looseness of the lows, and the tone knob
resembles a typical presence control, delivering brighter, sharper sounds the more you
crank it clockwise. Watts enables you to
drop the Ironheart down to less that a single
watt, which is great for players looking to get
natural, biting power-amp overdrive without
having to endure face-ripping volume levels.
The amp’s built-in digital reverb offers one
knob that adds more or less of the effect.
The Ironheart’s back panel is pretty sparse.
There’s a serial effects loop with a switch to
either bypass it, or set it at 0 dB or - 10 dB
level. The amp can also be easily converted to
EL34s by replacing the output tube complement and flipping the bias switch on the back
panel. Channel switching, activation of reverb
and pre-boost, and alternating between the
clean and rhythm modes on channel 1 are all
controlled via a 4-button footswitch that connects to a 5-pin DIN jack. And if you forget
the footswitch at home, there are also two 1/4"
jacks for connecting conventional switches that
cover everything the supplied one does.
Laney offers both 2x12 and 4x12 cabs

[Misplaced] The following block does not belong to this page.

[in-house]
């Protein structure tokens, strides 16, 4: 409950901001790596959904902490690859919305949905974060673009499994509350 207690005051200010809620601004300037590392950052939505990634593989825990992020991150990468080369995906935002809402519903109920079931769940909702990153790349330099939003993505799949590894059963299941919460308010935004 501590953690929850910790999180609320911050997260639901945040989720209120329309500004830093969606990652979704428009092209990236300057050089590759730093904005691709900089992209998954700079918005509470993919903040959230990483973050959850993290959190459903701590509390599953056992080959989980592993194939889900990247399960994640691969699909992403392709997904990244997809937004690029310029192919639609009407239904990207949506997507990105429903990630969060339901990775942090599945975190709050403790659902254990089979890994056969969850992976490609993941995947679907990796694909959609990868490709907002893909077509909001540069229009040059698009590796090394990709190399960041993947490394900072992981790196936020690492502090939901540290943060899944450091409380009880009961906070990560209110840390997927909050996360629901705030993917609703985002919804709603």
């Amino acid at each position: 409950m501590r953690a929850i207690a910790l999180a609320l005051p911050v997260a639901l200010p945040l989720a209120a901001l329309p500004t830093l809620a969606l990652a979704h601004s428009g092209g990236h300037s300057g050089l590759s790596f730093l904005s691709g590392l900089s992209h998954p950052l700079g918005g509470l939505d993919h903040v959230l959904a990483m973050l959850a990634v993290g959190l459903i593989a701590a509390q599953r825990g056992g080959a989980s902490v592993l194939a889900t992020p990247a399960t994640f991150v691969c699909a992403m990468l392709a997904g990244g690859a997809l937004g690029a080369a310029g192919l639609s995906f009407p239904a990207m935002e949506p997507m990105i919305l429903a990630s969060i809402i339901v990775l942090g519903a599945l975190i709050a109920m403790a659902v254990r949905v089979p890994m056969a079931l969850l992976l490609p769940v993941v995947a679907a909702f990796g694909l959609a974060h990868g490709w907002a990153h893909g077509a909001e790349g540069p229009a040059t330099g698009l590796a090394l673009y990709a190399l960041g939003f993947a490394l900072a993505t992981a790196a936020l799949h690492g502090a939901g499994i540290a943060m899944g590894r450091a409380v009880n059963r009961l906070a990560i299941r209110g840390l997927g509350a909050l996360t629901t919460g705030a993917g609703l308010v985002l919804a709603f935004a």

to handle the Ironheart’s output. Both the
IRT212 and IRT412—which is used for
this review—are loaded with custom Laney
12" speakers, each rated to 80 watts. At
only a little over 65 pounds, the IRT412 is
surprisingly light. That might seem like a
hefty weight to those who regularly gig with
small combos, but in the world of stacks, it
almost ranks as a featherweight.
Deaf Forever to the Battle’s Din
On one hand, the Ironheart is designed to
deliver molten metal tones, and boy, does it
deliver on that count. While its second channel roars and bellows like a smoldering beast,
the real surprise here is the amp’s excellent
clean channel, which delivers a wide range of
crystal-clear tones with a hi-fi edge.
With the tone controls set flat and the
reverb up about halfway, open chords I
played on a Telecaster sounded full and
lush, with an extremely tight low end.
The bass and treble controls both have
huge ranges in clean mode, and you can
significantly reshape your sound using just
these two controls. My attempts to loosen
up the lows by adjusting the dynamics and
the mid knobs had only a nominal effect.
But each of the control’s push-pull features
had a pronounced effect on the signal. You
can get a lot more pop and cut by pulling
out the treble knob, and that’s sweet for
twangy country riffs. The clean channel is
also responsive to picking dynamics, and